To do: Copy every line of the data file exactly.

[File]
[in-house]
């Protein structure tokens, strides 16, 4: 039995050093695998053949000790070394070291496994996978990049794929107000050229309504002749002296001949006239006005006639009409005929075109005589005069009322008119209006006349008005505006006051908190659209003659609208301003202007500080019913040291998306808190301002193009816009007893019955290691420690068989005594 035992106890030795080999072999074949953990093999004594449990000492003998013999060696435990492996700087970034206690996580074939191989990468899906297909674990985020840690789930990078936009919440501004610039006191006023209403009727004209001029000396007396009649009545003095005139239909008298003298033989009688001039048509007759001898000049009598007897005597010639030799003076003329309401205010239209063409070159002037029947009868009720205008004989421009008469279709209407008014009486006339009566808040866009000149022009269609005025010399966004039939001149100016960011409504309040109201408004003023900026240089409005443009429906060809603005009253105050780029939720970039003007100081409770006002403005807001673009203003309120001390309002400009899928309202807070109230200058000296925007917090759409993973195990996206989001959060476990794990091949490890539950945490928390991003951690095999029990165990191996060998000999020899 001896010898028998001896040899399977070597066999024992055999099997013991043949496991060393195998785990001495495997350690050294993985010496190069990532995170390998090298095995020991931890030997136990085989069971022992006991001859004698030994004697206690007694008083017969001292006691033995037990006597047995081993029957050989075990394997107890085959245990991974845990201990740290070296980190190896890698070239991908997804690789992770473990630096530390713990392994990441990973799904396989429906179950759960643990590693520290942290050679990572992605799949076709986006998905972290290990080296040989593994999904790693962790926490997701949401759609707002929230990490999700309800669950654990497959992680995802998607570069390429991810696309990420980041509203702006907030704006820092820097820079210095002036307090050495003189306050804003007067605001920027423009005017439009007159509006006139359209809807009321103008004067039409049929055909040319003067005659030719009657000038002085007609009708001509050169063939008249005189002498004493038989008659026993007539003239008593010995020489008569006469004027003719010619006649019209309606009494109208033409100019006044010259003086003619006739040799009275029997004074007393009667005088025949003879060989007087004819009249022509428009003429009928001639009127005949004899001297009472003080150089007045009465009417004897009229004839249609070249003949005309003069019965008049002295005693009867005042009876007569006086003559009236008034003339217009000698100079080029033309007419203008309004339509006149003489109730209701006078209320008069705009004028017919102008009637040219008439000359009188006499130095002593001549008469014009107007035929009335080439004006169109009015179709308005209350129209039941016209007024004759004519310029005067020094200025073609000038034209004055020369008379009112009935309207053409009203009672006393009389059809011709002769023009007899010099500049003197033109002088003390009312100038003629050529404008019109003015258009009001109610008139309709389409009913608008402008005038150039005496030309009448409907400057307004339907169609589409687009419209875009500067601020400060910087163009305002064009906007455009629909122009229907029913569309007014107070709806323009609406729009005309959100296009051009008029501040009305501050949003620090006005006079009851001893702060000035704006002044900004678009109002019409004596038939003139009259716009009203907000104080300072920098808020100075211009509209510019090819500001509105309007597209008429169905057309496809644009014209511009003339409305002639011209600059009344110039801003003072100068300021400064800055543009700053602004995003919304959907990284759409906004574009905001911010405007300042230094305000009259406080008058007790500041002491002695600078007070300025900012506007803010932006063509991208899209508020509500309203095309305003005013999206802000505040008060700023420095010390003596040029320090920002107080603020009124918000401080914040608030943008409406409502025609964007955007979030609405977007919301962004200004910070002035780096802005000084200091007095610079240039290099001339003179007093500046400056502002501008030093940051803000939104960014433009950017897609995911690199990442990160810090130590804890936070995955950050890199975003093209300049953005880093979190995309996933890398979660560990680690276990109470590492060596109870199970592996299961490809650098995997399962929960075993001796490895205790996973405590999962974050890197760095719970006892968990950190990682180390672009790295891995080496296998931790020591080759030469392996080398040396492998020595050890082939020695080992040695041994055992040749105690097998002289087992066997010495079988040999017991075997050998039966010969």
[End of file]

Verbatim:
[in-house]
């Protein structure tokens, strides 16, 4: 039995050093695998053949000790070394070291496994996978990049794929107000050229309504002749002296001949006239006005006639009409005929075109005589005069009322008119209006006349008005505006006051908190659209003659609208301003202007500080019913040291998306808190301002193009816009007893019955290691420690068989005594 035992106890030795080999072999074949953990093999004594449990000492003998013999060696435990492996700087970034206690996580074939191989990468899906297909674990985020840690789930990078936009919440501004610039006191006023209403009727004209001029000396007396009649009545003095005139239909008298003298033989009688001039048509007759001898000049009598007897005597010639030799003076003329309401205010239209063409070159002037029947009868009720205008004989421009008469279709209407008014009486006339009566808040866009000149022009269609005025010399966004039939001149100016960011409504309040109201408004003023900026240089409005443009429906060809603005009253105050780029939720970039003007100081409770006002403005807001673009203003309120001390309002400009899928309202807070109230200058000296925007917090759409993973195990996206989001959060476990794990091949490890539950945490928390991003951690095999029990165990191996060998000999020899 001896010898028998001896040899399977070597066999024992055999099997013991043949496991060393195998785990001495495997350690050294993985010496190069990532995170390998090298095995020991931890030997136990085989069971022992006991001859004698030994004697206690007694008083017969001292006691033995037990006597047995081993029957050989075990394997107890085959245990991974845990201990740290070296980190190896890698070239991908997804690789992770473990630096530390713990392994990441990973799904396989429906179950759960643990590693520290942290050679990572992605799949076709986006998905972290290990080296040989593994999904790693962790926490997701949401759609707002929230990490999700309800669950654990497959992680995802998607570069390429991810696309990420980041509203702006907030704006820092820097820079210095002036307090050495003189306050804003007067605001920027423009005017439009007159509006006139359209809807009321103008004067039409049929055909040319003067005659030719009657000038002085007609009708001509050169063939008249005189002498004493038989008659026993007539003239008593010995020489008569006469004027003719010619006649019209309606009494109208033409100019006044010259003086003619006739040799009275029997004074007393009667005088025949003879060989007087004819009249022509428009003429009928001639009127005949004899001297009472003080150089007045009465009417004897009229004839249609070249003949005309003069019965008049002295005693009867005042009876007569006086003559009236008034003339217009000698100079080029033309007419203008309004339509006149003489109730209701006078209320008069705009004028017919102008009637040219008439000359009188006499130095002593001549008469014009107007035929009335080439004006169109009015179709308005209350129209039941016209007024004759004519310029005067020094200025073609000038034209004055020369008379009112009935309207053409009203009672006393009389059809011709002769023009007899010099500049003197033109002088003390009312100038003629050529404008019109003015258009009001109610008139309709389409009913608008402008005038150039005496030309009448409907400057307004339907169609589409687009419209875009500067601020400060910087163009305002064009906007455009629909122009229907029913569309007014107070709806323009609406729009005309959100296009051009008029501040009305501050949003620090006005006079009851001893702060000035704006002044900004678009109002019409004596038939003139009259716009009203907000104080300072920098808020100075211009509209510019090819500001509105309007597209008429169905057309496809644009014209511009003339409305002639011209600059009344110039801003003072100068300021400064800055543009700053602004995003919304959907990284759409906004574009905001911010405007300042230094305000009259406080008058007790500041002491002695600078007070300025900012506007803010932006063509991208899209508020509500309203095309305003005013999206802000505040008060700023420095010390003596040029320090920002107080603020009124918000401080914040608030943008409406409502025609964007955007979030609405977007919301962004200004910070002035780096802005000084200091007095610079240039290099001339003179007093500046400056502002501008030093940051803000939104960014433009950017897609995911690199990442990160810090130590804890936070995955950050890199975003093209300049953005880093979190995309996933890398979660560990680690276990109470590492060596109870199970592996299961490809650098995997399962929960075993001796490895205790996973405590999962974050890197760095719970006892968990950190990682180390672009790295891995080496296998931790020591080759030469392996080398040396492998020595050890082939020695080992040695041994055992040749105690097998002289087992066997010495079988040999017991075997050998039966010969």